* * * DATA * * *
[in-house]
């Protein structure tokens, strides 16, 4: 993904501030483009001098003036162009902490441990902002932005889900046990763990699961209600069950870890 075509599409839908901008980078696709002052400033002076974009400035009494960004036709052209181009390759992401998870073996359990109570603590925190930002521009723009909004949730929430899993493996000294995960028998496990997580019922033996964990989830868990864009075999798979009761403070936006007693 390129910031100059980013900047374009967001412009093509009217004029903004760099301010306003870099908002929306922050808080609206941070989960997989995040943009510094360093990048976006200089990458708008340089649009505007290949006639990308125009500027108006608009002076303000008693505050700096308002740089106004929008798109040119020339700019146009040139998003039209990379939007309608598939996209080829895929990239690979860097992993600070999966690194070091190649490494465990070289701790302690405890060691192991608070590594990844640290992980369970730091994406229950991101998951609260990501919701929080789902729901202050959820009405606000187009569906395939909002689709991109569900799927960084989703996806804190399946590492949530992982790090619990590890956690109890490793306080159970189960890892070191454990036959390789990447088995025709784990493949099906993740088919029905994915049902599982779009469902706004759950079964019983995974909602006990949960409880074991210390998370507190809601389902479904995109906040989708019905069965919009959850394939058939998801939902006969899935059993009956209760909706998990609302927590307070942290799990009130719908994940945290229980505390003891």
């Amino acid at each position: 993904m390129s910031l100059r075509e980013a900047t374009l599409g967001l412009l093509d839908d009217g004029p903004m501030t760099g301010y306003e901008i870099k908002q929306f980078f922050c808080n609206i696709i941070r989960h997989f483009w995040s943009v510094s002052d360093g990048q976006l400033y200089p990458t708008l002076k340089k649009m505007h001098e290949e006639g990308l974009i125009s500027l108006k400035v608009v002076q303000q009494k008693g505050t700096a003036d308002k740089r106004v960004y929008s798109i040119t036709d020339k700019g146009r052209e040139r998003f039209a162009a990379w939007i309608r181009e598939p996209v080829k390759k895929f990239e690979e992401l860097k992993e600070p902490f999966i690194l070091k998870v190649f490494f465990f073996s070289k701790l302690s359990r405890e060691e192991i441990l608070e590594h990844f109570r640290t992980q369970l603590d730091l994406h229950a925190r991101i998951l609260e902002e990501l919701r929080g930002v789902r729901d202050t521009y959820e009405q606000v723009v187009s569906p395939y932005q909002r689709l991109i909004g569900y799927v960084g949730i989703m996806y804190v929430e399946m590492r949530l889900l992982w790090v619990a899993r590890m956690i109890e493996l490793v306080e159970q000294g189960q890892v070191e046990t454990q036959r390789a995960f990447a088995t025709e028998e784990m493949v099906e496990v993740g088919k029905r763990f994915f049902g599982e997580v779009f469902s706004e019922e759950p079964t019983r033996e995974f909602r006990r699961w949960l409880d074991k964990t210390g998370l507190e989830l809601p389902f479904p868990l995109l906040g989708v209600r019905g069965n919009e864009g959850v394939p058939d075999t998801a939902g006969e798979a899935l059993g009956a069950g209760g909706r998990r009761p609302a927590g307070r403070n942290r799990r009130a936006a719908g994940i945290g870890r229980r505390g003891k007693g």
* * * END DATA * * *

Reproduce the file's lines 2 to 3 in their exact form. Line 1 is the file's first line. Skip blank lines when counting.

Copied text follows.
């Protein structure tokens, strides 16, 4: 993904501030483009001098003036162009902490441990902002932005889900046990763990699961209600069950870890 075509599409839908901008980078696709002052400033002076974009400035009494960004036709052209181009390759992401998870073996359990109570603590925190930002521009723009909004949730929430899993493996000294995960028998496990997580019922033996964990989830868990864009075999798979009761403070936006007693 390129910031100059980013900047374009967001412009093509009217004029903004760099301010306003870099908002929306922050808080609206941070989960997989995040943009510094360093990048976006200089990458708008340089649009505007290949006639990308125009500027108006608009002076303000008693505050700096308002740089106004929008798109040119020339700019146009040139998003039209990379939007309608598939996209080829895929990239690979860097992993600070999966690194070091190649490494465990070289701790302690405890060691192991608070590594990844640290992980369970730091994406229950991101998951609260990501919701929080789902729901202050959820009405606000187009569906395939909002689709991109569900799927960084989703996806804190399946590492949530992982790090619990590890956690109890490793306080159970189960890892070191454990036959390789990447088995025709784990493949099906993740088919029905994915049902599982779009469902706004759950079964019983995974909602006990949960409880074991210390998370507190809601389902479904995109906040989708019905069965919009959850394939058939998801939902006969899935059993009956209760909706998990609302927590307070942290799990009130719908994940945290229980505390003891």
């Amino acid at each position: 993904m390129s910031l100059r075509e980013a900047t374009l599409g967001l412009l093509d839908d009217g004029p903004m501030t760099g301010y306003e901008i870099k908002q929306f980078f922050c808080n609206i696709i941070r989960h997989f483009w995040s943009v510094s002052d360093g990048q976006l400033y200089p990458t708008l002076k340089k649009m505007h001098e290949e006639g990308l974009i125009s500027l108006k400035v608009v002076q303000q009494k008693g505050t700096a003036d308002k740089r106004v960004y929008s798109i040119t036709d020339k700019g146009r052209e040139r998003f039209a162009a990379w939007i309608r181009e598939p996209v080829k390759k895929f990239e690979e992401l860097k992993e600070p902490f999966i690194l070091k998870v190649f490494f465990f073996s070289k701790l302690s359990r405890e060691e192991i441990l608070e590594h990844f109570r640290t992980q369970l603590d730091l994406h229950a925190r991101i998951l609260e902002e990501l919701r929080g930002v789902r729901d202050t521009y959820e009405q606000v723009v187009s569906p395939y932005q909002r689709l991109i909004g569900y799927v960084g949730i989703m996806y804190v929430e399946m590492r949530l889900l992982w790090v619990a899993r590890m956690i109890e493996l490793v306080e159970q000294g189960q890892v070191e046990t454990q036959r390789a995960f990447a088995t025709e028998e784990m493949v099906e496990v993740g088919k029905r763990f994915f049902g599982e997580v779009f469902s706004e019922e759950p079964t019983r033996e995974f909602r006990r699961w949960l409880d074991k964990t210390g998370l507190e989830l809601p389902f479904p868990l995109l906040g989708v209600r019905g069965n919009e864009g959850v394939p058939d075999t998801a939902g006969e798979a899935l059993g009956a069950g209760g909706r998990r009761p609302a927590g307070r403070n942290r799990r009130a936006a719908g994940i945290g870890r229980r505390g003891k007693g």